I used EQ to design my eye-catching Emerald Dawn quilt featured in the January/February 2015 issue of McCall’s Quilting. It is made with the Artisan Spirit – Falling Leaves collection by award-winning Canadian fiber artist Elaine Quehl. Elaine hand-dyes her own fabrics, and Northcott’s Creative Director Deborah Edwards managed to recreate Elaine’s look with printed fabric. There is even a pre-printed fabric that looks like one of Elaine’s quilts. The spread in the magazine looks fabulous. I was especially thrilled to see that Sherry Bain Driver highlighted my quilt in her column on quilting. The quilt has a fairly wide outer border, and I stretched myself with my quilting in the border to break it up and modernize it. Sherry noticed! Elaine’s next collection is Poppy Passion, based on her Poppy quilt, and I can’t wait to play with this one too! The colors are luscious.
Speaking of quilting, I am waaaay behind on quilting tips for you! In my post from forever ago (April), I said that I would include a quilting tip in each post this year. I am 5 tips behind, so let’s get started.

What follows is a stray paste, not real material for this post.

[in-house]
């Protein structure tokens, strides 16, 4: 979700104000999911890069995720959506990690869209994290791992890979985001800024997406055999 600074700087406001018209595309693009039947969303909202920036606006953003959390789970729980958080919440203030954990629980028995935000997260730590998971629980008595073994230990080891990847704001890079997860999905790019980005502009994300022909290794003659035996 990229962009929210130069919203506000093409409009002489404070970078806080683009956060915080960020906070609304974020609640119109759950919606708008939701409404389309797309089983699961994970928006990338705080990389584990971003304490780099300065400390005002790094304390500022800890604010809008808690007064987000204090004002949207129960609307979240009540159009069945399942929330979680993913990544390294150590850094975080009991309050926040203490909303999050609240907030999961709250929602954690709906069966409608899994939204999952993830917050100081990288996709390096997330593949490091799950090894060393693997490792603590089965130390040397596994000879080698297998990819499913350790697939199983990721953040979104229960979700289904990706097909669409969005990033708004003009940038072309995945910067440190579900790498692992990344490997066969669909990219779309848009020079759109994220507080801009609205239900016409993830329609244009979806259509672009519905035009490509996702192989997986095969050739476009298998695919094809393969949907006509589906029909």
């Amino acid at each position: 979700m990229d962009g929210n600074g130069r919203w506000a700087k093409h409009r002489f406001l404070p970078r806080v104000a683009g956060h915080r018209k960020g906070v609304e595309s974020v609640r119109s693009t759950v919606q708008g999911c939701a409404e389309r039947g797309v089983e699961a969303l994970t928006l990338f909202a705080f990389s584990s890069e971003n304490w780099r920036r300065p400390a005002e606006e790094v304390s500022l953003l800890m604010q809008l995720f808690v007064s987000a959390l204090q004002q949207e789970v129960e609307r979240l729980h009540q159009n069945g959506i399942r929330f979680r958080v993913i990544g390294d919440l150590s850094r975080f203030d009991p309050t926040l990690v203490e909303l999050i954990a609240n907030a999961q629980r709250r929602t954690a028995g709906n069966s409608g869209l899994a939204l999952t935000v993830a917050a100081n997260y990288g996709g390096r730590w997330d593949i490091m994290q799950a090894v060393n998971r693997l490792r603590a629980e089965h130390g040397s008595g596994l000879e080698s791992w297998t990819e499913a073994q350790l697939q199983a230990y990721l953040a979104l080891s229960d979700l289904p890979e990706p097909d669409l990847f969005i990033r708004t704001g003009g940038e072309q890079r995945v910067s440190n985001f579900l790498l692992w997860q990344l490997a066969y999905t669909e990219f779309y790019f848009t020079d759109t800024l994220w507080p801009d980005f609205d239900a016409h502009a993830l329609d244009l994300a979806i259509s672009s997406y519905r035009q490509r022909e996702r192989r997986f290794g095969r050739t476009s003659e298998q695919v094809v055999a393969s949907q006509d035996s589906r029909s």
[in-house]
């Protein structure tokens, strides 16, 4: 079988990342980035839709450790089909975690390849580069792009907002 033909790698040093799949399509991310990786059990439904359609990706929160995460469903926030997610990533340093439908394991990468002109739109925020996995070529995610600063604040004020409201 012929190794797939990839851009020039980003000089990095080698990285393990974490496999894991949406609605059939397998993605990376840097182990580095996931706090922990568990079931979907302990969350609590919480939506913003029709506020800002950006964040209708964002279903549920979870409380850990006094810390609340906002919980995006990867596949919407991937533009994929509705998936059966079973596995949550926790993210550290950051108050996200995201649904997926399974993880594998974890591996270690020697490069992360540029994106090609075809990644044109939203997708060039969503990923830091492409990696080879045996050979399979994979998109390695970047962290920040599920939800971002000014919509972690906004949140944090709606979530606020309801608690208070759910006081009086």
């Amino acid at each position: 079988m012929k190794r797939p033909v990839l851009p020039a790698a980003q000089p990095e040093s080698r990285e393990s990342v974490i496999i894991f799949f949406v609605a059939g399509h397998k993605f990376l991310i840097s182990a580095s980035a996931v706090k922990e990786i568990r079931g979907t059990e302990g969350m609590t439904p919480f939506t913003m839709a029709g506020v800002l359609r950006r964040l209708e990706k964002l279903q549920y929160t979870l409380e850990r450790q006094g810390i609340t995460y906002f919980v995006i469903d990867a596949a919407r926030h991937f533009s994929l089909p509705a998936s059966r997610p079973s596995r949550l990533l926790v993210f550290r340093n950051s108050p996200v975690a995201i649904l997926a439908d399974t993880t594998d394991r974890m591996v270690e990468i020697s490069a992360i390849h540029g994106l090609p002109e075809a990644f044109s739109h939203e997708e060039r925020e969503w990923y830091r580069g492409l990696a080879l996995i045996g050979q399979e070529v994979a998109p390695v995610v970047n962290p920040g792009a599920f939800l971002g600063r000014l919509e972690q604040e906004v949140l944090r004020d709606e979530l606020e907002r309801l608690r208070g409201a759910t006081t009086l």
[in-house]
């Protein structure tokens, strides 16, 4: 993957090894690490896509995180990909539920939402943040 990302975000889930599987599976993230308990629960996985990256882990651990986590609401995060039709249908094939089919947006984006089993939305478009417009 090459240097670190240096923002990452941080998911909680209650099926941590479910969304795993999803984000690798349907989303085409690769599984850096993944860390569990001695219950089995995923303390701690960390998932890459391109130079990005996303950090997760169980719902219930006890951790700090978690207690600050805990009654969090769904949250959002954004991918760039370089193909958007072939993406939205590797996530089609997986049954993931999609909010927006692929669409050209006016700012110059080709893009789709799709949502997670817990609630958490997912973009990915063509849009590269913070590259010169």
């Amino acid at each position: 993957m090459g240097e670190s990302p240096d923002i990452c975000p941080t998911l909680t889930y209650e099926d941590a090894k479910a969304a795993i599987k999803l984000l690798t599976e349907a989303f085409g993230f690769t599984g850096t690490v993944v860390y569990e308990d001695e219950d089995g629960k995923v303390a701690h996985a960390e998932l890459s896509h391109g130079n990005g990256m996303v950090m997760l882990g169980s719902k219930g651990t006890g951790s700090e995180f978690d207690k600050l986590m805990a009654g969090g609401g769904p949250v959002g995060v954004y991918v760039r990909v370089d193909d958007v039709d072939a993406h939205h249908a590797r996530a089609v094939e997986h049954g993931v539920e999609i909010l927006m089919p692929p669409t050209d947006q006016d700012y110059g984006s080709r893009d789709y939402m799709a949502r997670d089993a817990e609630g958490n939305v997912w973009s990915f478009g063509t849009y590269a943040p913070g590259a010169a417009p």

1) I baste the layers of my quilt together with a basting gun. My favorite is the June Tailor or Avery Dennison one because the needle is small. I don’t like the June Tailor Micro-tack because, while the needle is very small, the tacks are too short for my method of basting. Use the needle of the gun as you would the tip of a safety pin.
Take a small “stitch” with the needle of the basting gun
To baste the layers, insert the needle down through all 3 layers at a slight angle, then come back up through to the top at a slight angle, taking only 1/8” of backing fabric. Use your index finger on your other hand to hold the quilt down while you bring the needle back up and push the fabric onto the needle while you “click” the gun (push the tack through the fabric). You can’t take a big “stitch” of backing fabric because the tack isn’t very long. Notice that all 3 layers are held tightly together and cannot shift. Be careful not to put too much sideways pressure on the needle or it will break. I always have 1 back-up needle just in case. I put my tacks 8” apart because I am free-motion quilting and there is no pull on the quilt from the feed dogs on my machine. It takes me 5 minutes to baste a small lap quilt, and 20 minutes to baste a queen-size one, including layering time.
2) I wear Quilter’s Gloves by Nancy Odom. They are the best $10 you will spend. Once upon a time, I took a workshop from Laura Heine, and noticed that she had cut the finger tips off of her gloves.
Nancy Odom’s Quilters Gloves with the tips cut off